City Space

I have lived in the city for most of my life and not once have I struggled to maneuver throughout the city. I have noticed that New York City is mainly built for people who are able bodied. Because of this, not everyone is taken into consideration when it comes to building a public space. For instance, the sidewalks throughout the city have many cracks in them; this can make it more difficult for people who rely on wheelchairs to travel. Public space should easily accessible to all people of different backgrounds, to ignore these groups of people would be to ignore their needs entirely. As an engaged resident of the city I should be obligated to be considerate of others and support them because their disability does not make them any less of a resident than I am.
When it comes to walking on the sidewalk, it can become irritating when others travel in a slower pace in front of you, with no way around them, you start to become impatient. Being considerate of others and their struggles with travel you can learn to be patient with their difference in travel pace. This attitude from able bodied people towards those with disabilities is a hidden aspect in social life that no one likes to admit. Becoming impatient and angry can make disabled individuals feel less of a person. This can also contribute to making them feel excluded from the community.

For able bodied people we tend to take traveling through a city space for granted. For the most part, we do not encounter as much of a struggle to maneuver than disabled people do. Having a city that caters to only a certain group of people does not help diversify the city. Instead it creates an imbalance in how the built environment affects people. When it begins to negatively affect the quality of life of those who cannot help their situation then the city and other residents need to implement change. We can begin by changing the way we see disabled individuals, in the text, The Neighborhood Is the Unit of Change by David Brooks, the author states social infrastructures such as libraries, “nurture relationships among people who check in on one another when crises hit.” Libraries tend to have a welcoming environment, if we begin to have a positive perception towards individuals with disabilities then we can begin to apply that welcoming environment to all spaces in the city. This will allow for a more social and diverse setting for people of all backgrounds.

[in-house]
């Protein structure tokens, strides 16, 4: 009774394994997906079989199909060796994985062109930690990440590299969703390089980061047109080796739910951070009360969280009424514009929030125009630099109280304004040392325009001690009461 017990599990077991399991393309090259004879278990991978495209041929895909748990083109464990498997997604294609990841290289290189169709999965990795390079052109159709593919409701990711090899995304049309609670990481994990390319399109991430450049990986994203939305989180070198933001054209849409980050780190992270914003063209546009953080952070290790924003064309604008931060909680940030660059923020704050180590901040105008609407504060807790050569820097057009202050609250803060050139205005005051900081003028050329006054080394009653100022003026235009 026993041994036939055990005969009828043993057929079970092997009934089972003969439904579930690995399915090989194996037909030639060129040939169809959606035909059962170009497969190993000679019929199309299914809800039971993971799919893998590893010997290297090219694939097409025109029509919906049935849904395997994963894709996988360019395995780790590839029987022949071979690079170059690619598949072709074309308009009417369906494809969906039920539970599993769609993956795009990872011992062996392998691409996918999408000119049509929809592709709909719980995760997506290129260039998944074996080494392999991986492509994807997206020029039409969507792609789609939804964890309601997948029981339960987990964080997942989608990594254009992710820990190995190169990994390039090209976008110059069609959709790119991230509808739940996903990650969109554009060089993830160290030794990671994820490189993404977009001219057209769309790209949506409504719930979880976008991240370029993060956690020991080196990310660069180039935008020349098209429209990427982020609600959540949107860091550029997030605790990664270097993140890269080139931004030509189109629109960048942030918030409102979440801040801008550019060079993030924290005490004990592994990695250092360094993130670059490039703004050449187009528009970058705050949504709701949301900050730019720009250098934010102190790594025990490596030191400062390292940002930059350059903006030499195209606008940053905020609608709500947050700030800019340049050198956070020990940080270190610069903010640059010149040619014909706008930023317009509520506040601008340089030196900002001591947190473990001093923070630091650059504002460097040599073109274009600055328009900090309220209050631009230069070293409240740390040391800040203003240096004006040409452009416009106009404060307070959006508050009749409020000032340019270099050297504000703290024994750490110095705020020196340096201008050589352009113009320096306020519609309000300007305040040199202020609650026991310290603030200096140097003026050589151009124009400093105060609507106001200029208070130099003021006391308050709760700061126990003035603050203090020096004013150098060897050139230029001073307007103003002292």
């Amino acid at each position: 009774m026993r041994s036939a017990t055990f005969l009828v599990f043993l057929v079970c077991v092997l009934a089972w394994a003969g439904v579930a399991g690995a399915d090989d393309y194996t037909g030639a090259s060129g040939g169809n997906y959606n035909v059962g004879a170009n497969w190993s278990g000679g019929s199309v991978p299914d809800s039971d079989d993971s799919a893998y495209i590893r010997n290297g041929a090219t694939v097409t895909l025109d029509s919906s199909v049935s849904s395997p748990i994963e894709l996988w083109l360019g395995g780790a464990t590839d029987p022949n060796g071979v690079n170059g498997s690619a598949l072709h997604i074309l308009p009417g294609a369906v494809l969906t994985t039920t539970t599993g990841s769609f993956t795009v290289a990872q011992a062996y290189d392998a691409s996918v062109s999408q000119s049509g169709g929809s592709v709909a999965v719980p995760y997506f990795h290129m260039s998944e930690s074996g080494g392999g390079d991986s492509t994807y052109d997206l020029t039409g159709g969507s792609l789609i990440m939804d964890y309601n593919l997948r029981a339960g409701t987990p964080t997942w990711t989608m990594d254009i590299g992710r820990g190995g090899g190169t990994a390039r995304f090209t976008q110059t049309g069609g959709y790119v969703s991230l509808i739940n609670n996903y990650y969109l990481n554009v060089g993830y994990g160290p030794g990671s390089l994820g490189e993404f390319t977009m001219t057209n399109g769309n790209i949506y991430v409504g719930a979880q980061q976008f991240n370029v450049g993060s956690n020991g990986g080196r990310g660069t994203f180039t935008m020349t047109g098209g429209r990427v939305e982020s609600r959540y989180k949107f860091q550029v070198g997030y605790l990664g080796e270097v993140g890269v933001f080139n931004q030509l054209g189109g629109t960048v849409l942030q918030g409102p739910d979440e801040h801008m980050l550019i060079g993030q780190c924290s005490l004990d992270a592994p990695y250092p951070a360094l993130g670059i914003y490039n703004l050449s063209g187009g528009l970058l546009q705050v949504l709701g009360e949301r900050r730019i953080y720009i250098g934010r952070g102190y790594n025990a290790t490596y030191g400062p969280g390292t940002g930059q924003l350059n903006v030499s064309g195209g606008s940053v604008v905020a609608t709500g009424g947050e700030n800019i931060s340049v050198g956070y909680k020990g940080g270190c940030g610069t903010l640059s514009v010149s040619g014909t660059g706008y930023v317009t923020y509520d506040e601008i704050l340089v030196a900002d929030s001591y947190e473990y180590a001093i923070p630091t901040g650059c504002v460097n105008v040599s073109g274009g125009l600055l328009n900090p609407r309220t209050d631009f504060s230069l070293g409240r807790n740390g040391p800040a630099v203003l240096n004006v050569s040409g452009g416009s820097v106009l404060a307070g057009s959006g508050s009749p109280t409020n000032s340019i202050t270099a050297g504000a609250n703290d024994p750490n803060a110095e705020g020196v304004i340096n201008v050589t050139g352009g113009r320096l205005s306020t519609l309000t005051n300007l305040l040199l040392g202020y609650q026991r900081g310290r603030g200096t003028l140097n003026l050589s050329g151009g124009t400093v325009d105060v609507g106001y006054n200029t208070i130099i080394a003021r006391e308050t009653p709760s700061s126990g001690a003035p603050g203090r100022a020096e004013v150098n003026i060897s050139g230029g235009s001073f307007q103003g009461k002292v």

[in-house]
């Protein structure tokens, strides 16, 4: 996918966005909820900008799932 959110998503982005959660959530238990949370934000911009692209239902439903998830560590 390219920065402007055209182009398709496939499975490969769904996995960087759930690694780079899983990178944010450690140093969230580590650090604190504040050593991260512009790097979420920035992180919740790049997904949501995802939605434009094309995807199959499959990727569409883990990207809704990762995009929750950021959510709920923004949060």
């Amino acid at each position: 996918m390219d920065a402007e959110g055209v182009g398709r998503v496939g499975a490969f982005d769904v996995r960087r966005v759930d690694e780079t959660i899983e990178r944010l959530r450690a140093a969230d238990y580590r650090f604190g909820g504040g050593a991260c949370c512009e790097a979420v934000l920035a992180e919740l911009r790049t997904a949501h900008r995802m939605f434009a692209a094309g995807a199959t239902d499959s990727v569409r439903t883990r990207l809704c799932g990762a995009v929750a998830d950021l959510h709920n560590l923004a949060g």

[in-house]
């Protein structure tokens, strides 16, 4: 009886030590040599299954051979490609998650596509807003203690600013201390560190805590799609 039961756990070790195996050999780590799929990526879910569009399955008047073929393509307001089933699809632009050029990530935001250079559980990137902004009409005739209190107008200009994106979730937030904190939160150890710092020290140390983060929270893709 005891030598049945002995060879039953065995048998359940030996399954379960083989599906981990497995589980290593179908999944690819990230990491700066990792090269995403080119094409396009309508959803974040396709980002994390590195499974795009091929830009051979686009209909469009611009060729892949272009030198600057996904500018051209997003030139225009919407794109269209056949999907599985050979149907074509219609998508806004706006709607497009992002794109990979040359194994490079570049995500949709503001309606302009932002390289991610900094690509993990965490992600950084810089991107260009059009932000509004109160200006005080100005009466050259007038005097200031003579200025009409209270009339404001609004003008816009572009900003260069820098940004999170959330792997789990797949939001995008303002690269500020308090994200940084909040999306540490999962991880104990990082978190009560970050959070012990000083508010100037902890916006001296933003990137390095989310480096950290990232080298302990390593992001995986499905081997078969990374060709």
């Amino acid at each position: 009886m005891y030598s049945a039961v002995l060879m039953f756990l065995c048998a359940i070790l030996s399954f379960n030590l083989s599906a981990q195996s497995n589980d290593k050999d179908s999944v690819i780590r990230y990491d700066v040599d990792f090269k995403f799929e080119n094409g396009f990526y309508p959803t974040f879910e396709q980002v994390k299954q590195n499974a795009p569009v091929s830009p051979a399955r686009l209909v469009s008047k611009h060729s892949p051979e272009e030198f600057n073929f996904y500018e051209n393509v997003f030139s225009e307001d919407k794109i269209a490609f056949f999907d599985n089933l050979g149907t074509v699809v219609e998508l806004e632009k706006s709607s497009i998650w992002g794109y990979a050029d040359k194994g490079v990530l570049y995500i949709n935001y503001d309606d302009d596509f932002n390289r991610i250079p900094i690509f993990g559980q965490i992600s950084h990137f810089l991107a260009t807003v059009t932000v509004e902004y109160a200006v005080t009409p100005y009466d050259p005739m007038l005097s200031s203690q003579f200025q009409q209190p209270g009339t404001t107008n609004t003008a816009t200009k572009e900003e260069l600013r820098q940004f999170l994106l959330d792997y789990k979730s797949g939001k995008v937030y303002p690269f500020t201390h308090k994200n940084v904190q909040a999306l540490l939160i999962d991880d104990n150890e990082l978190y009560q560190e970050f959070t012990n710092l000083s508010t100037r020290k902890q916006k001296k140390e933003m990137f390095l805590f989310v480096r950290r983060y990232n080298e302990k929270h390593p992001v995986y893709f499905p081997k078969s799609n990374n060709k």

In the case of the heat wave that occurred in Chicago in 1995, many people were reported to have died. According to The Neighborhood is The Unit of Change, the article refers to sociologist, Eric Klingenberg, who found the importance of neighborhood in times of crisis. Looking at the heat wave problem towards all the people in the neighborhood as opposed to how it affected one person allows for an understanding of the lack of interaction in the community as being the reason for so many deaths in North Lawndale. In comparison, South Lawndale had far less deaths because they had a more social community. As a result of an increase in social interaction, members of the community in North Lawndale would have checked in on each other and helped in any way that they could in this moment of crises. The importance of checking in on each other is rooted to the idea that we should be obligated to care for other members in our community because we all deserve equal care and acknowledgment. South Lawndale’s low death tally during the heat wave shows that social interaction does indeed prove to result in positive benefit within spaces.

Excluding individuals who have disabilities in public spaces will not only divide people from each other, but it can also hinder our way of solving problems. Building an environment only for those we see as worthy prevents communities from learning what needs to be fixed and how to properly execute solutions. Avoiding and pushing away those in need contributes to the idea that only certain groups are meant to live in spaces that cater to their needs. This could be because people tend to choose who to invest their time and effort in. In the article The Use of Sidewalks: Contact by Jane Jacobs, she states that adults, “limit themselves to one or two friends, and no more.” Limiting who you care for in your community shares a parallel to what issues you care for the most. If most people in a community do not allow themselves to create friendships or at least share empathy to those disabled, then it may lead to lack of effort in trying to fix the built environment to include them too.